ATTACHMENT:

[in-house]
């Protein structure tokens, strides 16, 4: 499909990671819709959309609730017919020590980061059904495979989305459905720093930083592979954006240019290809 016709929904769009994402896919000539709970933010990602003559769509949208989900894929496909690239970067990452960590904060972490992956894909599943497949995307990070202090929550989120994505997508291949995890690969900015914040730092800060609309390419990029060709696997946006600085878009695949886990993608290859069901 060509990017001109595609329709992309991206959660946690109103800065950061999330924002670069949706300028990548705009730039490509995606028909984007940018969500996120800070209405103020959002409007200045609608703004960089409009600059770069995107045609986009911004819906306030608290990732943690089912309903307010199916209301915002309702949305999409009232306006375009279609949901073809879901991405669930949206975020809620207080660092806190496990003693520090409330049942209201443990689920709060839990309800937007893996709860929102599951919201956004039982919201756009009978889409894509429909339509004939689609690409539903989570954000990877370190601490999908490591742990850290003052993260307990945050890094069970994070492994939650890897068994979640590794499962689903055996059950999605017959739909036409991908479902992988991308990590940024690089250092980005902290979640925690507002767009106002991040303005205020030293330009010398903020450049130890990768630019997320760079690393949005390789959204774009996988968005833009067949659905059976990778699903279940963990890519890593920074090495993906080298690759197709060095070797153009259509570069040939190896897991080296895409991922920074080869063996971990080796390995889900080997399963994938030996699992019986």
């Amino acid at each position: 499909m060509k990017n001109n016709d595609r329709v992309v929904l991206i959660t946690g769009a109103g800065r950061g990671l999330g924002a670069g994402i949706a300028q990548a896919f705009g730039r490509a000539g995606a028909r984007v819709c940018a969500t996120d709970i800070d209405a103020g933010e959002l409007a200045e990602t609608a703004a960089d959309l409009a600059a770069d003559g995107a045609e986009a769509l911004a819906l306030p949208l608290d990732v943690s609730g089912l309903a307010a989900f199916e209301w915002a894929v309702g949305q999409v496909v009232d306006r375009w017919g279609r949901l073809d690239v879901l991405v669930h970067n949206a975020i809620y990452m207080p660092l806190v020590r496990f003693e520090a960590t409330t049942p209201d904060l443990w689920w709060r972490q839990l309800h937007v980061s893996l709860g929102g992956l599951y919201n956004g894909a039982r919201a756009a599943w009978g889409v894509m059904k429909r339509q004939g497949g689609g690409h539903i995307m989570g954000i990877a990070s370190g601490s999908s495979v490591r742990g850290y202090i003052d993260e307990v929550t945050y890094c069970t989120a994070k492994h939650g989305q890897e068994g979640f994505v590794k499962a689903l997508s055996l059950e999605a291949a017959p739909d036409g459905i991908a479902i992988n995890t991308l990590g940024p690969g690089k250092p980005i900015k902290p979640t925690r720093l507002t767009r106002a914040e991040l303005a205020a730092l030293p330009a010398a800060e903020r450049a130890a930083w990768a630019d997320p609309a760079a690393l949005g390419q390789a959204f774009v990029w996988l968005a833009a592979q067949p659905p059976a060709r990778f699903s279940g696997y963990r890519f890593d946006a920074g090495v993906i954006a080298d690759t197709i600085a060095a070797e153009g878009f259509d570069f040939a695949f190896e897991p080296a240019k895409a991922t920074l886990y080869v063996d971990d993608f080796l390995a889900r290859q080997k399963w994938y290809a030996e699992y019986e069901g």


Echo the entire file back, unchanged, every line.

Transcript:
[in-house]
């Protein structure tokens, strides 16, 4: 499909990671819709959309609730017919020590980061059904495979989305459905720093930083592979954006240019290809 016709929904769009994402896919000539709970933010990602003559769509949208989900894929496909690239970067990452960590904060972490992956894909599943497949995307990070202090929550989120994505997508291949995890690969900015914040730092800060609309390419990029060709696997946006600085878009695949886990993608290859069901 060509990017001109595609329709992309991206959660946690109103800065950061999330924002670069949706300028990548705009730039490509995606028909984007940018969500996120800070209405103020959002409007200045609608703004960089409009600059770069995107045609986009911004819906306030608290990732943690089912309903307010199916209301915002309702949305999409009232306006375009279609949901073809879901991405669930949206975020809620207080660092806190496990003693520090409330049942209201443990689920709060839990309800937007893996709860929102599951919201956004039982919201756009009978889409894509429909339509004939689609690409539903989570954000990877370190601490999908490591742990850290003052993260307990945050890094069970994070492994939650890897068994979640590794499962689903055996059950999605017959739909036409991908479902992988991308990590940024690089250092980005902290979640925690507002767009106002991040303005205020030293330009010398903020450049130890990768630019997320760079690393949005390789959204774009996988968005833009067949659905059976990778699903279940963990890519890593920074090495993906080298690759197709060095070797153009259509570069040939190896897991080296895409991922920074080869063996971990080796390995889900080997399963994938030996699992019986």
């Amino acid at each position: 499909m060509k990017n001109n016709d595609r329709v992309v929904l991206i959660t946690g769009a109103g800065r950061g990671l999330g924002a670069g994402i949706a300028q990548a896919f705009g730039r490509a000539g995606a028909r984007v819709c940018a969500t996120d709970i800070d209405a103020g933010e959002l409007a200045e990602t609608a703004a960089d959309l409009a600059a770069d003559g995107a045609e986009a769509l911004a819906l306030p949208l608290d990732v943690s609730g089912l309903a307010a989900f199916e209301w915002a894929v309702g949305q999409v496909v009232d306006r375009w017919g279609r949901l073809d690239v879901l991405v669930h970067n949206a975020i809620y990452m207080p660092l806190v020590r496990f003693e520090a960590t409330t049942p209201d904060l443990w689920w709060r972490q839990l309800h937007v980061s893996l709860g929102g992956l599951y919201n956004g894909a039982r919201a756009a599943w009978g889409v894509m059904k429909r339509q004939g497949g689609g690409h539903i995307m989570g954000i990877a990070s370190g601490s999908s495979v490591r742990g850290y202090i003052d993260e307990v929550t945050y890094c069970t989120a994070k492994h939650g989305q890897e068994g979640f994505v590794k499962a689903l997508s055996l059950e999605a291949a017959p739909d036409g459905i991908a479902i992988n995890t991308l990590g940024p690969g690089k250092p980005i900015k902290p979640t925690r720093l507002t767009r106002a914040e991040l303005a205020a730092l030293p330009a010398a800060e903020r450049a130890a930083w990768a630019d997320p609309a760079a690393l949005g390419q390789a959204f774009v990029w996988l968005a833009a592979q067949p659905p059976a060709r990778f699903s279940g696997y963990r890519f890593d946006a920074g090495v993906i954006a080298d690759t197709i600085a060095a070797e153009g878009f259509d570069f040939a695949f190896e897991p080296a240019k895409a991922t920074l886990y080869v063996d971990d993608f080796l390995a889900r290859q080997k399963w994938y290809a030996e699992y019986e069901g």